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story.lead_photo.caption File Photo/NWA Democrat-Gazette/DAVID GOTTSCHALK The Bethel Heights Lincoln Street Waste Water Treatment Plant is visible June 13 from the Lawrence Bowen property in Bethel Heights. The Arkansas Department of Environmental Quality is ordering Bethel Heights to pump and truck off waste seven day a week.

SPRINGDALE -- Bethel Heights residents say they have the signatures needed to force a special election on whether to consolidate their small city into Springdale.

Residents started the drive last summer after years of living with faulty wastewater treatment plants.

Unusual move

Votes to annex entire cities are rare in Arkansas, said John Wilkerson, general council for the Arkansas Municipal League. The last one he recalled was the annexating College City into Walnut Ridge in May 2016. College City in Lawrence County consisted of the campus of Williams Baptist College (now Williams Baptist University), and nearby residential areas. Voters in both towns voted to consolidate their two communities.

Source: Staff report

"This is the only way this is going to be stopped," said Joe Brooks, one of the leaders of the annexation effort.

The Arkansas Department of Environmental Quality in the past year has recorded wastewater with extremely high levels of E. coli and coliform pooling on the surface of the ground at the plants. An engineering report sent to the state last month on behalf of the city noted the plants haven't operated in compliance with the state's permit for at least a decade.

To call for a vote on consolidation, proponents had to gather signatures of registered voters equal to 15% of the voters in the last mayoral election in both cities, said Ernest Cate, Springdale city attorney. Brooks said his group got petition signatures from the required 50 Bethel Heights residents and 3,000 Springdale residents.

The group plans to present the petitions after the first of the year, Brooks said. Lawyers are reviewing the signatures, he said.

State law says organizers must present the signatures to the city clerks of both cities, who will review the petitions and certify or reject them, Cate said.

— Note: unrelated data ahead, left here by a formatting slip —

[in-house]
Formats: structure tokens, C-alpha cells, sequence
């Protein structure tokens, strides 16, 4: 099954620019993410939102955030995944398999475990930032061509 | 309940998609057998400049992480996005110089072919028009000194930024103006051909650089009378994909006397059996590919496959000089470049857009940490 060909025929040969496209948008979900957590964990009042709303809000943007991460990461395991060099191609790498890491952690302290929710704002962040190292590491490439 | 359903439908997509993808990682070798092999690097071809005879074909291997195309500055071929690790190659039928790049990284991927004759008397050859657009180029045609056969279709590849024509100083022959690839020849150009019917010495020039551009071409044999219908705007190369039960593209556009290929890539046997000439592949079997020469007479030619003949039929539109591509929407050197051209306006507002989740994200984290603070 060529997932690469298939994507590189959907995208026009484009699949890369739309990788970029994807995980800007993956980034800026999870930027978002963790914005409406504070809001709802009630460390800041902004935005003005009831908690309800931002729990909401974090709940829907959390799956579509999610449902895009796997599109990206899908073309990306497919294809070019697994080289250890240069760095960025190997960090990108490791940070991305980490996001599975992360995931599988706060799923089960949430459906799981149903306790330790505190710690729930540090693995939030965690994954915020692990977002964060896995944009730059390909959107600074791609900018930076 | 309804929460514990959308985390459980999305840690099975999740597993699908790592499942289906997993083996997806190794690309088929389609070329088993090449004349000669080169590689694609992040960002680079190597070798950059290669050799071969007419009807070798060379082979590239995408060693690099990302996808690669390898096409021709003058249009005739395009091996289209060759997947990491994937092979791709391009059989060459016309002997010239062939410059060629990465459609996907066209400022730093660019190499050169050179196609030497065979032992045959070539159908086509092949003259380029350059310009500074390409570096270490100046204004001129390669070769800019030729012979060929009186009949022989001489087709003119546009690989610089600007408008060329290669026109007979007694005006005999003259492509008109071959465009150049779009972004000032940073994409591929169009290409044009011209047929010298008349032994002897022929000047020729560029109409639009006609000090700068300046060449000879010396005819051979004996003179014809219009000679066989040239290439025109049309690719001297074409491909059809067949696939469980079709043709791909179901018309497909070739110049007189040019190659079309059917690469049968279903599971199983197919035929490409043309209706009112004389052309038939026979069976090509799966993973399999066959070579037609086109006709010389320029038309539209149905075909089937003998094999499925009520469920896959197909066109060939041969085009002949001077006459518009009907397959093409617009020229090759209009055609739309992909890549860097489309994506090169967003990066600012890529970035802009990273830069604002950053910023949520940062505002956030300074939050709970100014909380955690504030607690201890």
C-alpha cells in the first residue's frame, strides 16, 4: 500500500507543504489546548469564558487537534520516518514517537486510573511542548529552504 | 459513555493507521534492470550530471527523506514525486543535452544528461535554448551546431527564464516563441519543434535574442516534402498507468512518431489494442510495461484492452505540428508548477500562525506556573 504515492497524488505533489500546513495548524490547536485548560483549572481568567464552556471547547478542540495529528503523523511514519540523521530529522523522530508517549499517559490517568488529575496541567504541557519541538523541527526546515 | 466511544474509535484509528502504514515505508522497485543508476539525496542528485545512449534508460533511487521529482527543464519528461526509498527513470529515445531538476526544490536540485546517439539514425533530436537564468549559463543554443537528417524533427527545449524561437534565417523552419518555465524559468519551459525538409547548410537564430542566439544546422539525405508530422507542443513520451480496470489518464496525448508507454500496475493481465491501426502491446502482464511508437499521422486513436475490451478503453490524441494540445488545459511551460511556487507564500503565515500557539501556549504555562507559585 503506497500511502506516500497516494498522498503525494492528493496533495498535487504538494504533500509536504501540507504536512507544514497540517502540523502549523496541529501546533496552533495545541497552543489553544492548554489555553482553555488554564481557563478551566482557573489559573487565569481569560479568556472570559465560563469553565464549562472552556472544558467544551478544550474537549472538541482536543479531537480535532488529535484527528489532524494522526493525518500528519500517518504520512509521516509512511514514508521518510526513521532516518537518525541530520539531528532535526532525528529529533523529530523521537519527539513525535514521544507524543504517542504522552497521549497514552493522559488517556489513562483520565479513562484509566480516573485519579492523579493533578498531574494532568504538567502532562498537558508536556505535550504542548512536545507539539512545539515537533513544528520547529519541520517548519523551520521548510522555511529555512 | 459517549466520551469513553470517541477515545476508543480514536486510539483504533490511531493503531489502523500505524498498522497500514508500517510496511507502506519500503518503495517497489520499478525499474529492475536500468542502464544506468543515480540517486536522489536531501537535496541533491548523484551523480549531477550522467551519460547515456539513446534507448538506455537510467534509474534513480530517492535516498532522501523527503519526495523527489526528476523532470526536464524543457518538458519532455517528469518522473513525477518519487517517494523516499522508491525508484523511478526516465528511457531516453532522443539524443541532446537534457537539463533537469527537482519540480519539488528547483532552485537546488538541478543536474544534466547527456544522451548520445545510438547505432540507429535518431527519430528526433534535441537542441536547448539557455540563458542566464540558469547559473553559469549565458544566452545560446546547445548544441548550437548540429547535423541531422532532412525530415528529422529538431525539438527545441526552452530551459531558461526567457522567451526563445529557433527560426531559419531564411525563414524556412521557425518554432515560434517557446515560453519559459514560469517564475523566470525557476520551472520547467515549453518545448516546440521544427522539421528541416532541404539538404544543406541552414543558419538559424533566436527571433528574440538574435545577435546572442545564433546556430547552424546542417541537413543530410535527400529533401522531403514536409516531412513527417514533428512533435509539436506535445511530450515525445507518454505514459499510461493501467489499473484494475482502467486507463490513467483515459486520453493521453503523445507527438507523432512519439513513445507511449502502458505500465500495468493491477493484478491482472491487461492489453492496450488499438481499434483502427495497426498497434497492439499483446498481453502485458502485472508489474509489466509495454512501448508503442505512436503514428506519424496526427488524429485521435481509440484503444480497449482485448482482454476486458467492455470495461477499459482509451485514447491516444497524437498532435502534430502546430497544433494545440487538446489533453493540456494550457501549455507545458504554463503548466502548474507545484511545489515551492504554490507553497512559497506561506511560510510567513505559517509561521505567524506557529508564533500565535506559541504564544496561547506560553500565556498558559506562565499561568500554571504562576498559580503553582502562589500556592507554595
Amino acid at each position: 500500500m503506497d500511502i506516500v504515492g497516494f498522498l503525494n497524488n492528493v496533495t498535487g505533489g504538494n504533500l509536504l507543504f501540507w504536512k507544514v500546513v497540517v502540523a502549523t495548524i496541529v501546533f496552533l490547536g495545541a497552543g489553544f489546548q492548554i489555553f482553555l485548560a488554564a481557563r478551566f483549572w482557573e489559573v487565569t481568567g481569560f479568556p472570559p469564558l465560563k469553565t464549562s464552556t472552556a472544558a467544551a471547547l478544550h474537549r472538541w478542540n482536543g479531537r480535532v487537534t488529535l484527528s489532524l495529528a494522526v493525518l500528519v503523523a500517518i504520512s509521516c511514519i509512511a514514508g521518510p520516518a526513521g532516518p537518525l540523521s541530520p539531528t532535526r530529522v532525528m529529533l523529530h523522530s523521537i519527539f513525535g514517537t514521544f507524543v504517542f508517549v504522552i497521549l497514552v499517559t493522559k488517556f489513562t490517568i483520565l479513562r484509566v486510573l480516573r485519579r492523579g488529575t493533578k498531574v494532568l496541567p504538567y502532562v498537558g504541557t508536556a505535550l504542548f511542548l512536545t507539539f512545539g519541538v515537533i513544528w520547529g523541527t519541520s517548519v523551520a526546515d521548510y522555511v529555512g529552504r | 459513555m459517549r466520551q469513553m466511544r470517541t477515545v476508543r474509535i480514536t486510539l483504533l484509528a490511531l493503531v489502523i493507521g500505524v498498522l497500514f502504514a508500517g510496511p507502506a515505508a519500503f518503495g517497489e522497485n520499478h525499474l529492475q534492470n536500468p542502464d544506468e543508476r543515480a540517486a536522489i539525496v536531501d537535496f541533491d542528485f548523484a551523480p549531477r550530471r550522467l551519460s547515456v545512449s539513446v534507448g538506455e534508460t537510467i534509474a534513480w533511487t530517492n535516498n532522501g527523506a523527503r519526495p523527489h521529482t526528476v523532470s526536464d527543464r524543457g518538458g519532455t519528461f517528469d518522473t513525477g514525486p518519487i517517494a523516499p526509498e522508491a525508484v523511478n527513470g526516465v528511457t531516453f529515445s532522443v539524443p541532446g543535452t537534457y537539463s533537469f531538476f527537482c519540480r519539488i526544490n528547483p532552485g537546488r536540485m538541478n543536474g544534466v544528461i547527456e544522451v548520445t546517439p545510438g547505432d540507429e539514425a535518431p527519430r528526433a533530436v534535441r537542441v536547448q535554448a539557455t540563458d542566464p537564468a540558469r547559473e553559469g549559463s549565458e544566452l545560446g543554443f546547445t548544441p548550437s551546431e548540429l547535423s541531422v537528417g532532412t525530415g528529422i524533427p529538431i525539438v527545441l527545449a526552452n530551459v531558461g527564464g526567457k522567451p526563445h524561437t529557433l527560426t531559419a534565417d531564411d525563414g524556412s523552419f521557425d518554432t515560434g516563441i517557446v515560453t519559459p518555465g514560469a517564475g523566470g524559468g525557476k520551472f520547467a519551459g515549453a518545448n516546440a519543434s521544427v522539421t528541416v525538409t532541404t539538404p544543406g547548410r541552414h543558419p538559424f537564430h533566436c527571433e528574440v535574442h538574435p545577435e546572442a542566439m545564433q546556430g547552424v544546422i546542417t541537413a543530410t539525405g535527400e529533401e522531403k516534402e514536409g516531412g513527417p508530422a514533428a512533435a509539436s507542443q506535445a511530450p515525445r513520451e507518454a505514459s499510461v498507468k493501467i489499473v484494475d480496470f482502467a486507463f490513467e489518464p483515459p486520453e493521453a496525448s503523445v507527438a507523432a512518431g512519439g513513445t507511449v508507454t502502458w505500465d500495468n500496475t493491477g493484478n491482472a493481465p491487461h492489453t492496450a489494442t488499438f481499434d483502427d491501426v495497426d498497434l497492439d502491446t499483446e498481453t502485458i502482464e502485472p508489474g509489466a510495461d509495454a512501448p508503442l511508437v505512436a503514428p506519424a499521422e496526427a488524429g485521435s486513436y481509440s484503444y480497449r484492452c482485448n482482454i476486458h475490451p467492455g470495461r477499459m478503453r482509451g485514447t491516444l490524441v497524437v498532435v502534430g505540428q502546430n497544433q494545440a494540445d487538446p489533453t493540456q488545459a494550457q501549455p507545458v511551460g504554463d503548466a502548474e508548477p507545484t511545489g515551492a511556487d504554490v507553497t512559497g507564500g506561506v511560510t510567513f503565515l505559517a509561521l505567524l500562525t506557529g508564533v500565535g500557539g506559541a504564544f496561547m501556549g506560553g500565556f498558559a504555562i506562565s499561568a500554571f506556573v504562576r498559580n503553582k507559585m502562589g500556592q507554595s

Springdale's City Council would vote on calling for an election if the petitions are certified, Cate said.

The city clerks would file the ordinance with the county clerks in Benton and Washington counties, who then would notify the election commissions, said George Spence, the attorney representing Benton County. The county clerks must send to all residents in the area to be annexed the deadlines to register to vote before the election, according to a guidebook for annexations by the Arkansas Association of Counties.

The election commissions would set a date for the election, write the ballot questions and organize the election, Cate said. The ballot would ask residents in both cities if they are for or against consolidating Bethel Heights into Springdale.

Cate called the relationship of Washington and Benton counties unusual. Springdale is one of a few cities in the state in two counties, so representatives of both counties will certify and organize the election, he said.

According to 2018 estimates provided by the Northwest Arkansas Regional Planning Commission, 7,504 Springdale residents live in Benton County, with the remaining 73,525 in Washington County.

All of Bethel Heights' 2,752 residents live in Benton County.

Kim Dennison, the election coordinator for Benton County, said the Washington County Election Commission and Jennifer Price, her counterpart in Washington County, will coordinate the special election for the consolidation.

"I only have a little piece of Springdale in Benton County," Dennison said.

"I will provide her with a building, but she will handle the rest of it," Dennison said of election day. "We're pretty used to cooperating on these. She and I talk weekly."

A special election would be scheduled for the second Tuesday of the month, Dennison said. "But not in March because that's the date of the primary," she said.

And the vote won't come free.

Lindsey Bailey, legal counsel for the Association of Arkansas Counties, said the city annexing the other pays for the election -- in this case, Springdale.

Price said she couldn't estimate how much an annexation election would cost. Springdale's vote in February 2018 to pass a bond issue cost the city $17,869, she said. That included eight polling sites.

"That would be money well-spent," Springdale Mayor Doug Sprouse said of election cost.

Bethel Heights officials didn't return requests for comment.

Sprouse presented Springdale's City Council with a tight budget for 2020, which members approved earlier this month. He said extra property tax and other revenue coming from a Bethel Heights annexation would offset the costs of the election.

"We're not looking at this as a revenue driver," Sprouse said. "The main thing is not to get more revenue, but to provide services to those residents that Bethel Heights can't."

Before an election is granted, Springdale would certify the city can provide Bethel Heights residents with services within three years, according to the annexation guidebook.

Springdale Water Utilities provides water service to addresses in Bethel Heights.

NW News on 12/22/2019

Print Headline: Residents ask for vote to consolidate Bethel Heights into Springdale

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